Why We Ignore and Outright Deny Facts and Evidence

Superstition, belief in the unreal and belief in thoughts being made reality have always been human characteristics. We humans are far more inclined to believe something that fits with our existing view of the universe than something that doesn’t. When I knock on wood, I believe on some level that this act is having an actual effect on the world – that it can determine whether or not my hope comes true. This made sense once upon a time, when we didn’t know enough about the universe to know otherwise, to know better.

Literacy was supposed to change this, to make all of us better people, more credulous and more capable of critical thinking. It did not. Public education was supposed to do what literacy could not, but likewise did not. Improved access to higher education was supposed to succeed where widespread literacy and public elementary education failed, making us less superstitious, less gullible, less prone to believing we can will reality. It did not. And the internet was supposed to open up the world so that information would be democratized and we could all reach our potential as smart, rational, critical thinkers. So far it has not resulted in that world. (#Dontreadthecomments)

Though each of us has access to more information than ever before, it feels like anti-intellectualism is as strong a human characteristic as it’s ever been. Some superstitions might be dying out, but they are being replaced by more widespread beliefs in fanciful nightmares about how the world supposedly works. Conspiracy theories have been around for a long time, but they appear more widely believed than ever before (though that could be just a result of the echo chamber that is the internet).

Why is it that, when we have more information at our fingertips than any previous generation could have even imagined, most of us still believe nonsense? Many of us cannot figure out the difference between a fact and an allegation, between the truth and an appealing lie, between a verified story and an unsubstantiated rumour?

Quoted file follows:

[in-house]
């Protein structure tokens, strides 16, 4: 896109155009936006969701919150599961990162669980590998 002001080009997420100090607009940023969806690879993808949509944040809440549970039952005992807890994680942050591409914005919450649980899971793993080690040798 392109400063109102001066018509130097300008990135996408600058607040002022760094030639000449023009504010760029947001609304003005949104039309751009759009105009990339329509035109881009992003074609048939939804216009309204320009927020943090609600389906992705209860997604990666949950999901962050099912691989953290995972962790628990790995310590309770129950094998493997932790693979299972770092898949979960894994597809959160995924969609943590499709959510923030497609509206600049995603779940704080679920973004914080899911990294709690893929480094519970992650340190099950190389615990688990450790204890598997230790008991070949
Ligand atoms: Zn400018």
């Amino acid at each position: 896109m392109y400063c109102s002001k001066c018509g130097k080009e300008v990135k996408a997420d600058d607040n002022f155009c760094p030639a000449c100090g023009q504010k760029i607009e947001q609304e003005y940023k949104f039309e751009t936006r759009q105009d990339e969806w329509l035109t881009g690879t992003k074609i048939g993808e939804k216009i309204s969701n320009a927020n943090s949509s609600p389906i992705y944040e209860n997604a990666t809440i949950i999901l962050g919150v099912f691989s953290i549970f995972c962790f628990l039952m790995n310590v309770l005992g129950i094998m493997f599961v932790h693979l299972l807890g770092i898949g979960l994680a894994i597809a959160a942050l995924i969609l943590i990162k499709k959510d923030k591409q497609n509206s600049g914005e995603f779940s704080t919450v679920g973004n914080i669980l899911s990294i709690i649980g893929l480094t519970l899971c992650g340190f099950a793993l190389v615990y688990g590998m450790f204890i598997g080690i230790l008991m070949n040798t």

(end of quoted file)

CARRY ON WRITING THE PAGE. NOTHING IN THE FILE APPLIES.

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Taxpayer Rights

Perhaps the trendiest electoral strategy for populists in North America in the last decade or so is the appeal to “Taxpayer Rights.” The idea is that you, payer of taxes, supporter of society and civilization, are not getting your money’s worth under the current (and past) administration. The populist, the champion of the rights of taxpayers, will change all of that. There will be new levels of accountability, efficiency and transparency if you elect the populist (and their party, where applicable).

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Why is Donald Trump Popular?

The rise of Donald Trump has been one of the more unexpected events in recent U.S. electoral history. If you throw your mind back to 2015, Donald Trump becoming the official nominee of the Republican Party, for President of the United States of America, was something that no one was thinking was actually going to happen. He ran for President in 2000 (well, he ran for the nomination of the Reform Party) and withdrew the February prior to the election. In the summer, 538 pointed out that never in recent U.S. history has someone who was a front-runner a year and a half out in an election cycle ever won the presidency.

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